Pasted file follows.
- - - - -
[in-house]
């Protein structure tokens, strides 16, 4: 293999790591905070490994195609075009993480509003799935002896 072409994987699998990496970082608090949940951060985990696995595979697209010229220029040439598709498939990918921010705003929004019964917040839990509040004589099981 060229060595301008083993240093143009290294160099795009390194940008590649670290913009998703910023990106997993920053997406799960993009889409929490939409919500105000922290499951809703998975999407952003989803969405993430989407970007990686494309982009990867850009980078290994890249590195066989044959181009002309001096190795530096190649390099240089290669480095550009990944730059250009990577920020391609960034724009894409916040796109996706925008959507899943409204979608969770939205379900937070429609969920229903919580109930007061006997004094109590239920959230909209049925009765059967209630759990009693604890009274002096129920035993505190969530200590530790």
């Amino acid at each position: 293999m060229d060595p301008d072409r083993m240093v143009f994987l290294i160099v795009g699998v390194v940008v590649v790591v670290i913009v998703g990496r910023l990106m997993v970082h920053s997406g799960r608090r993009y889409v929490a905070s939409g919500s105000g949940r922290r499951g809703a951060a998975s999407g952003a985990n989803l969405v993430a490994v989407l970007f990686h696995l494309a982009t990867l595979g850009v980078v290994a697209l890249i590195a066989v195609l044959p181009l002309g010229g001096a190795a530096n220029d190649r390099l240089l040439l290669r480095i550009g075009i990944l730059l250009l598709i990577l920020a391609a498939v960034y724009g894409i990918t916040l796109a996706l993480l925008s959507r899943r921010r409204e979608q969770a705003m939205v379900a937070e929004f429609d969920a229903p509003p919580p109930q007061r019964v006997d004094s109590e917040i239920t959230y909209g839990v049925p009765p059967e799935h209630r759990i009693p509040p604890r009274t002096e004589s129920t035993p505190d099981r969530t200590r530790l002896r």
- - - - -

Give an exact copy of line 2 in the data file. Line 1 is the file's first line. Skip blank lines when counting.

């Protein structure tokens, strides 16, 4: 293999790591905070490994195609075009993480509003799935002896 072409994987699998990496970082608090949940951060985990696995595979697209010229220029040439598709498939990918921010705003929004019964917040839990509040004589099981 060229060595301008083993240093143009290294160099795009390194940008590649670290913009998703910023990106997993920053997406799960993009889409929490939409919500105000922290499951809703998975999407952003989803969405993430989407970007990686494309982009990867850009980078290994890249590195066989044959181009002309001096190795530096190649390099240089290669480095550009990944730059250009990577920020391609960034724009894409916040796109996706925008959507899943409204979608969770939205379900937070429609969920229903919580109930007061006997004094109590239920959230909209049925009765059967209630759990009693604890009274002096129920035993505190969530200590530790």